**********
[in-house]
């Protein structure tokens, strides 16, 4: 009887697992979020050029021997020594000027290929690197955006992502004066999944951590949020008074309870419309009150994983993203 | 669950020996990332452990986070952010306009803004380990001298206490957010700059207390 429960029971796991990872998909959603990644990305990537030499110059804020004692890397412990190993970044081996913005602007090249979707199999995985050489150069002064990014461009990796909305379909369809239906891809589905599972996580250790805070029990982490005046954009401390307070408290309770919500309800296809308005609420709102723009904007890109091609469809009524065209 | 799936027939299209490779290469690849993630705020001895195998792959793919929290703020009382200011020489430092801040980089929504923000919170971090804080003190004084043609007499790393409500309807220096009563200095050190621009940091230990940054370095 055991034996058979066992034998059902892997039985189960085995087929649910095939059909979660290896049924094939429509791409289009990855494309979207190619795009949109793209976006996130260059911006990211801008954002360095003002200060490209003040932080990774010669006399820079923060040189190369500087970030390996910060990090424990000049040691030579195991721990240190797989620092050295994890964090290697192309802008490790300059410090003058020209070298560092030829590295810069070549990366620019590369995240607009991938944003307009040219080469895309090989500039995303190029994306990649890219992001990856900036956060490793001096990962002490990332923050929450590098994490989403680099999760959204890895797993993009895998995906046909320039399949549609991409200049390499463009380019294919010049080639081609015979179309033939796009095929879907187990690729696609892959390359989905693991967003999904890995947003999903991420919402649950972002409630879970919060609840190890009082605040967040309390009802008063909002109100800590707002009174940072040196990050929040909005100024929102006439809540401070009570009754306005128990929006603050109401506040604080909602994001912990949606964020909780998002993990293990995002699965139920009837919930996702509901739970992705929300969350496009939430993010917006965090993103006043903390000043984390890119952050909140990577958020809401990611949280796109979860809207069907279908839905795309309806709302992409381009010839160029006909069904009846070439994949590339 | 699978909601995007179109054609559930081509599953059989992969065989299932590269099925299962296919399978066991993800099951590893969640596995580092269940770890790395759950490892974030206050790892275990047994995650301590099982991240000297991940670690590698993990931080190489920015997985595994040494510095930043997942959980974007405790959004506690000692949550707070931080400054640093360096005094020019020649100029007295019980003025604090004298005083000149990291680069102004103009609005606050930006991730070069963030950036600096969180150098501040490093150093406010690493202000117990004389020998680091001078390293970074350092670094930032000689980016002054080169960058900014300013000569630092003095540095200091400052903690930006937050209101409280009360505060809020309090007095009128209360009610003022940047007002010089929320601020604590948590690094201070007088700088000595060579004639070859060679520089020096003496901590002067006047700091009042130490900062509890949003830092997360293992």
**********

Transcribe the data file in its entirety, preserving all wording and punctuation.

[in-house]
């Protein structure tokens, strides 16, 4: 009887697992979020050029021997020594000027290929690197955006992502004066999944951590949020008074309870419309009150994983993203 | 669950020996990332452990986070952010306009803004380990001298206490957010700059207390 429960029971796991990872998909959603990644990305990537030499110059804020004692890397412990190993970044081996913005602007090249979707199999995985050489150069002064990014461009990796909305379909369809239906891809589905599972996580250790805070029990982490005046954009401390307070408290309770919500309800296809308005609420709102723009904007890109091609469809009524065209 | 799936027939299209490779290469690849993630705020001895195998792959793919929290703020009382200011020489430092801040980089929504923000919170971090804080003190004084043609007499790393409500309807220096009563200095050190621009940091230990940054370095 055991034996058979066992034998059902892997039985189960085995087929649910095939059909979660290896049924094939429509791409289009990855494309979207190619795009949109793209976006996130260059911006990211801008954002360095003002200060490209003040932080990774010669006399820079923060040189190369500087970030390996910060990090424990000049040691030579195991721990240190797989620092050295994890964090290697192309802008490790300059410090003058020209070298560092030829590295810069070549990366620019590369995240607009991938944003307009040219080469895309090989500039995303190029994306990649890219992001990856900036956060490793001096990962002490990332923050929450590098994490989403680099999760959204890895797993993009895998995906046909320039399949549609991409200049390499463009380019294919010049080639081609015979179309033939796009095929879907187990690729696609892959390359989905693991967003999904890995947003999903991420919402649950972002409630879970919060609840190890009082605040967040309390009802008063909002109100800590707002009174940072040196990050929040909005100024929102006439809540401070009570009754306005128990929006603050109401506040604080909602994001912990949606964020909780998002993990293990995002699965139920009837919930996702509901739970992705929300969350496009939430993010917006965090993103006043903390000043984390890119952050909140990577958020809401990611949280796109979860809207069907279908839905795309309806709302992409381009010839160029006909069904009846070439994949590339 | 699978909601995007179109054609559930081509599953059989992969065989299932590269099925299962296919399978066991993800099951590893969640596995580092269940770890790395759950490892974030206050790892275990047994995650301590099982991240000297991940670690590698993990931080190489920015997985595994040494510095930043997942959980974007405790959004506690000692949550707070931080400054640093360096005094020019020649100029007295019980003025604090004298005083000149990291680069102004103009609005606050930006991730070069963030950036600096969180150098501040490093150093406010690493202000117990004389020998680091001078390293970074350092670094930032000689980016002054080169960058900014300013000569630092003095540095200091400052903690930006937050209101409280009360505060809020309090007095009128209360009610003022940047007002010089929320601020604590948590690094201070007088700088000595060579004639070859060679520089020096003496901590002067006047700091009042130490900062509890949003830092997360293992």